community supported agriculture
A LITTLE OVER A YEAR AGO I delivered a presentation for the Sydney Food Fairness Alliance at the Plains To Plate Future of Food Conference in Adelaide. A highlight of that conference was the launch of a bold new venture in community food, Food Connect Adelaide.
Growcom wants one. So does the Public Health Association of Australia and sustainable agriculture expert at the University of Sydney, Bill Billotti. A national food policy, it seems, is something of a catchy idea. But what kind of policy are we talking about?
BY THE DAY BEFORE, THE TASMANIAN COMMUNITY GARDENS NETWORK conference in Devonport – The Good Food Future — had received a total of 90 registrations. A total of around 140 turned up on the first day. Consequently, there was something of a deficit of lunches on opening day, but lunch in the community garden the next day was convivial and all-too-pleasant in the mild Tasmanian autumn weather.
Food Convergence Declaration
From Plains to Plate: the Future of Food in South Australia
10-13 February 2010, City West Campus, UniSA, Adelaide, South Australia.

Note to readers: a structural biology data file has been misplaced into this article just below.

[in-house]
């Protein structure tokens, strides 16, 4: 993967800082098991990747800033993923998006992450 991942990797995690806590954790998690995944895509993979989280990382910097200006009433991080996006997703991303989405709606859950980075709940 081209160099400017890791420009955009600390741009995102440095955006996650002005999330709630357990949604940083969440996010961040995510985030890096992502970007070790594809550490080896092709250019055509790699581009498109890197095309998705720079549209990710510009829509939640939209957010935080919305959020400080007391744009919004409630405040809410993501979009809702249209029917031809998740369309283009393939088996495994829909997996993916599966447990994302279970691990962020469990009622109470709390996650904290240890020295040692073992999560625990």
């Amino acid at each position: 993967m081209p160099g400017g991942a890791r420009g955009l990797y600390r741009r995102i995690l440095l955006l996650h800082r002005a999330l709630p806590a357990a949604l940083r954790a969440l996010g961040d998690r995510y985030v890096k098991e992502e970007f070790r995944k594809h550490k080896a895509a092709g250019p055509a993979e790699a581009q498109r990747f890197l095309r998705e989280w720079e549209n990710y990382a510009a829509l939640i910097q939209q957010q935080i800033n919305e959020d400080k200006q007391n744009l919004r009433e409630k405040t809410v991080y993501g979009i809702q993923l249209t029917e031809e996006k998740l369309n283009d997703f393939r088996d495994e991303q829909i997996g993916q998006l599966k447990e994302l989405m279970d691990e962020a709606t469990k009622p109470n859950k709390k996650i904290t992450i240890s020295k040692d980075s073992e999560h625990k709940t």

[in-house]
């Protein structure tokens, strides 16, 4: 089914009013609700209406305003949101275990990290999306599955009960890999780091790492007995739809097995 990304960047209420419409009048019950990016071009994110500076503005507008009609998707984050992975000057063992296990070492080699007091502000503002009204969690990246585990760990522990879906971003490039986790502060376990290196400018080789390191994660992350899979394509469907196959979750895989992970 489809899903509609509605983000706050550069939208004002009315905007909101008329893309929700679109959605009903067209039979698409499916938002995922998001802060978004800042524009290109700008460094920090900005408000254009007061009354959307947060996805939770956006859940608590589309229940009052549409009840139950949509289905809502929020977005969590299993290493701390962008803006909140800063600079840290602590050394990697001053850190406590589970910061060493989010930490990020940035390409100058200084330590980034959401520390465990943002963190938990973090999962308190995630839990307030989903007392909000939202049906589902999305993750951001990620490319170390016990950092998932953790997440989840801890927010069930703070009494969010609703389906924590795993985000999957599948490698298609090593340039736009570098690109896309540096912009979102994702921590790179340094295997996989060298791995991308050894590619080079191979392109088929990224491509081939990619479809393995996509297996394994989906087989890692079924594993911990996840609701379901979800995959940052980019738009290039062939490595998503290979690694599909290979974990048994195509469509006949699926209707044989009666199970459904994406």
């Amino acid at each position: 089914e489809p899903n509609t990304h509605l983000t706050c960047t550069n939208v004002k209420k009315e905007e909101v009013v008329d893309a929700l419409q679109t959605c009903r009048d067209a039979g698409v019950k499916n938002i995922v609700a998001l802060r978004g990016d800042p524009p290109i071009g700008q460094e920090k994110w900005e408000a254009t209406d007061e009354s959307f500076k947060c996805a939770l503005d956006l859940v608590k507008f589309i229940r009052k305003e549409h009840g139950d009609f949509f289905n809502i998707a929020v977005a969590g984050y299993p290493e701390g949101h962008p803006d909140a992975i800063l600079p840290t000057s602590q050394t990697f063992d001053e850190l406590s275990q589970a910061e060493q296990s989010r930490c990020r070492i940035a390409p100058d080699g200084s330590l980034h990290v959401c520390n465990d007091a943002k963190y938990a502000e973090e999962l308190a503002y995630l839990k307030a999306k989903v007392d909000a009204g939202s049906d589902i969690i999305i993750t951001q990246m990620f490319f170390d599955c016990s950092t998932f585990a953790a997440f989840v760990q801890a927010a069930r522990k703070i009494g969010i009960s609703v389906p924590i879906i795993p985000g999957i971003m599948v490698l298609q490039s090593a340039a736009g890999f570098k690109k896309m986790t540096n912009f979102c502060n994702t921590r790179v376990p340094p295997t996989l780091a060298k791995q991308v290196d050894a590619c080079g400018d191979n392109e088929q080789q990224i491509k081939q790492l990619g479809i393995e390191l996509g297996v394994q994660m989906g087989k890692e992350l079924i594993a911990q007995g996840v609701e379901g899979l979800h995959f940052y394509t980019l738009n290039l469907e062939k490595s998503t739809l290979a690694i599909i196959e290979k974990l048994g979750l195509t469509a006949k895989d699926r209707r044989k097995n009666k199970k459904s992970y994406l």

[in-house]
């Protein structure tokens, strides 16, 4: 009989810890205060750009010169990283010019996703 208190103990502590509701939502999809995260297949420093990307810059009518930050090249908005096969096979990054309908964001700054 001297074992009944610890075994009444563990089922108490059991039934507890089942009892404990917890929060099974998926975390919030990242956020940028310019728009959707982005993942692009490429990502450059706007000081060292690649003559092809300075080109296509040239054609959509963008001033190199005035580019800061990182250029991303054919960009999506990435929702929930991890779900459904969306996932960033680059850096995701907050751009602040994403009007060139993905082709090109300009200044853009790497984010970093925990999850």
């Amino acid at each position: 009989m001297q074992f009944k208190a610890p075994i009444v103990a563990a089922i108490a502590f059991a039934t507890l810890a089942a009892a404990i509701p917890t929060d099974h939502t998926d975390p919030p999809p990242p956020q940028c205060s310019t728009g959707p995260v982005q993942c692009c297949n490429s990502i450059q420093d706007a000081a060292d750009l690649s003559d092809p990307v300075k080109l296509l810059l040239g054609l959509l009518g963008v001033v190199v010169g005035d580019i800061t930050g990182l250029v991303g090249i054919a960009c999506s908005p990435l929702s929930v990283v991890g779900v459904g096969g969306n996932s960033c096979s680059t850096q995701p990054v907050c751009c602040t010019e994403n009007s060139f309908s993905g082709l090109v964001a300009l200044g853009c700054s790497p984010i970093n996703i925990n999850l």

From 10-13 February 2010, over 700 farmers, academics, government, health and community workers, environmentalists, permaculturalists, small growers, gardeners, students, educators and other community members gathered at the University of South Australia, Adelaide, for From Plains to Plate: the Future of Food in South Australia.
COMMUNITY FOOD SYSTEMS are really happening in Sydney’ eastern suburbs. There’s recently been a blossoming of them as more and more people seek ways to obtain the foods they really want.
Story & photo essay: Russ Grayson
Plains To Plate Food Convergence, Adelaide, mid-February 2010
AFTER ALL THE PLANNING and problem solving, after all the talking and thinking, the moment had arrived.
…by Russ Grayson, who presented on food policy at Plains To Plate.
THE PLAINS TO PLATE FOOD CONVERGENCE is over but its effects linger in the minds of those inspired by it and by the people it attracted. Those effects hang there in the mind to spur discussion, collaboration and the creation of new ideas and initiatives.
Story & photos: Russ Grayson
IF YOU EVER WANTED EVIDENCE that community food systems are riding the wave of the future, you need look no further than Food Connect. Brisbane’s premier community food system, Food Connect now boasts around 75 core and 30 peripheral farmers supplying fresh, regionally-grown food to something like 1000 city subscribers.